Happy Holidays Raciest?

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Phillida's picture
Happy Holidays Raciest?

I spend a lot of time in a virtual world usually I’ll say “Happy Holidays” during this season. Occasional I’ll get the something like, “You're taking the Christ out of Christmas.”. To which I’ll answer, “I believe in evidence NOT some myth invented by a bunch of middle eastern goat headers over two thousand years ago.” A fairly liberal friend of mine says that is raciest. How is it raciest?

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CyberLN's picture
Although I am unable to read

Although I am unable to read her mind and you should actually ask her, she may not like the intimation that middle easterners are all goat herders.

Cognostic's picture
@Phillida: RE: “Happy

@Phillida: RE: “Happy Holidays” (A completely neutral expression that includes all festive celebrations during the Holiday Season: Kwanzaa, Winter Solstice, Las Posadas, Diwali, Chinese New Year, New Years, and Hanukkah, just to name the major ones I can think of.)

RE: “You're taking the Christ out of Christmas.” (A bigoted response that claims the Christmas season for Christians only and completely ignores the fact that most religions in the world have a Winter Holiday around this time of the year. It is also ignoring the fact that Christmas is a pagan holiday mixed with Christian symbolism. Where in the bible is a Christian told to celebrate Christmas? Pagan tradition included cutting down the tree, putting it in a stand, bringing it into the home, decorating it, singing around the tree, and gift giving. These are not Christian Traditions. The only person being bigoted is the asshole that thinks Christmas is a Christian holiday and everyone else should fuck off. )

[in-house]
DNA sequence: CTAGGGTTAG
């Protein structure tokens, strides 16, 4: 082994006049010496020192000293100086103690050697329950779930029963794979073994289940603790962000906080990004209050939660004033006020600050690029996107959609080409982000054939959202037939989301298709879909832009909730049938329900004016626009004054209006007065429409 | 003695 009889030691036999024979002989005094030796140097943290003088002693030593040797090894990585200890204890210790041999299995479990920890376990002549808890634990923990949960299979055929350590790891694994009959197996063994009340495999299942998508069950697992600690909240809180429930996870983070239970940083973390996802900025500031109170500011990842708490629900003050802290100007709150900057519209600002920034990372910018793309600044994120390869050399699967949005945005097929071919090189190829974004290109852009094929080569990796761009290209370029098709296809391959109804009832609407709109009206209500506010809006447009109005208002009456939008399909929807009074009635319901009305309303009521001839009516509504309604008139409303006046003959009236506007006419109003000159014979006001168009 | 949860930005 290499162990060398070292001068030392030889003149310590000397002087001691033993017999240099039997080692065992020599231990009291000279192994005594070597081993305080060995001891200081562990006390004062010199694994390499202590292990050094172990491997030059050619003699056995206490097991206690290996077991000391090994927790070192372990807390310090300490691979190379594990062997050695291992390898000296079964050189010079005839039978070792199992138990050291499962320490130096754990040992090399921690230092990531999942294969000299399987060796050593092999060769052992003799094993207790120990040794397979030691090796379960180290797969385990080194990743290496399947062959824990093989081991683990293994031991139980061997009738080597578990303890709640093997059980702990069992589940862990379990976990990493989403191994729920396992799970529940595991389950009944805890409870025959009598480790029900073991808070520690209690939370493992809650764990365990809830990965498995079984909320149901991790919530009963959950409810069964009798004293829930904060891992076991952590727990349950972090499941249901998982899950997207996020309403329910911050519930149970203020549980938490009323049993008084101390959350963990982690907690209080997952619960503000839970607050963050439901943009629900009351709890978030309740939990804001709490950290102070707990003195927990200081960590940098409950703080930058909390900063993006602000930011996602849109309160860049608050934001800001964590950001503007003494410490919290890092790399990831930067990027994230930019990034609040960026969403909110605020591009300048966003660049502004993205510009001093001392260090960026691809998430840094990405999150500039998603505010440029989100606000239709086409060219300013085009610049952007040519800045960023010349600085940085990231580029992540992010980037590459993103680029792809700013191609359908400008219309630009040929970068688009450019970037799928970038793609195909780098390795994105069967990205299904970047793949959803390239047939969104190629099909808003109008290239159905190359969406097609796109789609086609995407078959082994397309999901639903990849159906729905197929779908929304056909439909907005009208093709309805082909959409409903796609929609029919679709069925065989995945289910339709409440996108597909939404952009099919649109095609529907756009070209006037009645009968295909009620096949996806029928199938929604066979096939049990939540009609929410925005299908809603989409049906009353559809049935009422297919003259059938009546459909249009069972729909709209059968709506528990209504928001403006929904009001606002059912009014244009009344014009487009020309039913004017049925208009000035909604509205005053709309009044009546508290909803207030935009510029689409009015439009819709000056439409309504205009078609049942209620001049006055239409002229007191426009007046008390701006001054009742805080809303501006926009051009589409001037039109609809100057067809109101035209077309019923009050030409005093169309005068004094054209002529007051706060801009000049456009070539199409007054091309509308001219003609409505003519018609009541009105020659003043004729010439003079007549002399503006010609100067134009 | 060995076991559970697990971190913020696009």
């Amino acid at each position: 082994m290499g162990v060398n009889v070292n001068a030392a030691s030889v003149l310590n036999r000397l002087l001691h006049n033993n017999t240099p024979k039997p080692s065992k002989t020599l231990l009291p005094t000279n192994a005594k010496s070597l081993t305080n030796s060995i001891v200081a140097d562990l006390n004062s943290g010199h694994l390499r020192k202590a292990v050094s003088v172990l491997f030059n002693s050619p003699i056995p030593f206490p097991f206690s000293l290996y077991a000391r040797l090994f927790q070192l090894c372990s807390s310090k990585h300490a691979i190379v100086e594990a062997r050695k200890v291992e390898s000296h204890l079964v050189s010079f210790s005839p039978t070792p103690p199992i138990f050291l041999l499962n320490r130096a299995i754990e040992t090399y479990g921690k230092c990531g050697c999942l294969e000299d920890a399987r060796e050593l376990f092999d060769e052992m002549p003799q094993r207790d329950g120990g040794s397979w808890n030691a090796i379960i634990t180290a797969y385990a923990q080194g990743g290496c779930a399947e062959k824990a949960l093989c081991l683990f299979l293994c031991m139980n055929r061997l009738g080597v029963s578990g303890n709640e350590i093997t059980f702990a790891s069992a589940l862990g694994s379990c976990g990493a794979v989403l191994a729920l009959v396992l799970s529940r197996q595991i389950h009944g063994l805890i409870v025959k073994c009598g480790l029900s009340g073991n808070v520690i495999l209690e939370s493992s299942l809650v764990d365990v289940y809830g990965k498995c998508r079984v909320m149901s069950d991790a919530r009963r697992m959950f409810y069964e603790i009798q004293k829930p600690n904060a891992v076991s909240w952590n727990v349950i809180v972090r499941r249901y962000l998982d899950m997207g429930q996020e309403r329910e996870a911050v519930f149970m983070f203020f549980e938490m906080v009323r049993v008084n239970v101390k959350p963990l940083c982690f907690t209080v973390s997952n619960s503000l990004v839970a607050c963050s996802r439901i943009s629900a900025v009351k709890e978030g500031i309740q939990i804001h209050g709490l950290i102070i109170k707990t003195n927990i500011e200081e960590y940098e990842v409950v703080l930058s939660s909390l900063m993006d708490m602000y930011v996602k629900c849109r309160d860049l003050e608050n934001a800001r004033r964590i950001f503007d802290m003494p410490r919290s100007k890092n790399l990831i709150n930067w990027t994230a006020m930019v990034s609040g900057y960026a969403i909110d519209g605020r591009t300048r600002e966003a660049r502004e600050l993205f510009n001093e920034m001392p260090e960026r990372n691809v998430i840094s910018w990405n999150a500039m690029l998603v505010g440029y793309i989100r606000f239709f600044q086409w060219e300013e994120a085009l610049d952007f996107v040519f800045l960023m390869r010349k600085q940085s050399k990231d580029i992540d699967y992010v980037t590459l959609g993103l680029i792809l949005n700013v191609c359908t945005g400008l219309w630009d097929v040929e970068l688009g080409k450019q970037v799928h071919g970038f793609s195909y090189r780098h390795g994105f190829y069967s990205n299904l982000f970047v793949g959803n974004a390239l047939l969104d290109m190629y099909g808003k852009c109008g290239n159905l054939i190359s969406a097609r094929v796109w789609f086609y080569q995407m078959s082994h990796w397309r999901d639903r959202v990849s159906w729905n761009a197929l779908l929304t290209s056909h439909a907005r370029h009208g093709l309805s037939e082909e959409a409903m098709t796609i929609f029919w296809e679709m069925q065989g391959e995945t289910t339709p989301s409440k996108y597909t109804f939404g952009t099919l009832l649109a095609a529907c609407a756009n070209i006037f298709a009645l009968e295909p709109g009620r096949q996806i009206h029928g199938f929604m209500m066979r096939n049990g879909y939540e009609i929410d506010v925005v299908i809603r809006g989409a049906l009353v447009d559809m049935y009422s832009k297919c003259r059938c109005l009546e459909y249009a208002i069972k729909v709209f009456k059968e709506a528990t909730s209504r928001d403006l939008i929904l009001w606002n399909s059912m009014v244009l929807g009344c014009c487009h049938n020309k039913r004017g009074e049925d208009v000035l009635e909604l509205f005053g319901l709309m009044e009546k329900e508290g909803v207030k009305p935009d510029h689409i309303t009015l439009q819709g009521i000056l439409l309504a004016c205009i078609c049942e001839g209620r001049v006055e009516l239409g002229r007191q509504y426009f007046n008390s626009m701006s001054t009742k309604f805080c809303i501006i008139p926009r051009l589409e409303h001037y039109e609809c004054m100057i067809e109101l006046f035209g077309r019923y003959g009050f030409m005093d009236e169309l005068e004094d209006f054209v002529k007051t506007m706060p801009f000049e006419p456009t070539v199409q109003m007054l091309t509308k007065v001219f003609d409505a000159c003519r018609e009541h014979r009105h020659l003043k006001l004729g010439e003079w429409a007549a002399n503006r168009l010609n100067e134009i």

RE: "Middle Eastern Goat Herders" While we all poke fun at the Christians now and again, as soon as you mindlessly slur everyone in the Middle East, you are in fact being a bigot. Please prove the Bible was written by Middle Eastern Goat Herders. You are, in fact, being a bit of a bigot here. Goat herders, typically, were not the ones writing books. Given that we have no idea at all who most of the authors of the bible were, we can not conclude they were goat herders even though many may have had some experience in that particular field of employment.

You could short circuit this response.

"Happy Holidays"
"Why are you taking the Christ out of Christmas"
"Why are you being a bigot. Christmas is only one of the winter traditions. Do you know other people have other traditions and they do not include your magical Jesus?"
"But Christmas is for celebrating the birth of Jesus."
"I did not mention Christmas. I said happy holidays. You celebrate it any way you like. Just stop being a bigot and insisting everyone has to include Jesus in their celebration."
"I didn't say that!"
"Yes, you did. You accused people of taking Christ out of Christmas. I don't celebrate Christmas and neither do millions of other people on the planet. Happy Holiday is completely appropriate."

Stay focuses and you can demonstrate the Christian is the one being bigoted.

cranky47's picture
@philida

@philida

A very aggressive thing for a person to say to you on the face of it .

BUT here my response is similar to 'have a nice day" because that's the meaning I give "Merry Xmas". In this instance , my response is " thank you. You too, stay a safe".
.

To me, a person wishing me a a happy Xmas is a trivial thing, with no malice ,or even much thought behind it. It is not something about which I choose to take umbrage .

Nor do I choose to take offence if a person says"god bless you" when I sneeze. Such things are thoughtless cultural norms.(memes?) They are not attacks on my atheism ,about which the person is probably ignorant .

Different drums I guess.

I'm put in mind of the Serenity Prayer, said at every AA meeting ( I simply make it a wish )

"May I have the serenity to accept the things I cannot change ,
The courage to change the things which should be changed
and the wisdom to distinguish one from the other"

(the second part is omitted because it's specific to Christianity, which AA is not)

Algebe's picture
Hello Phillida: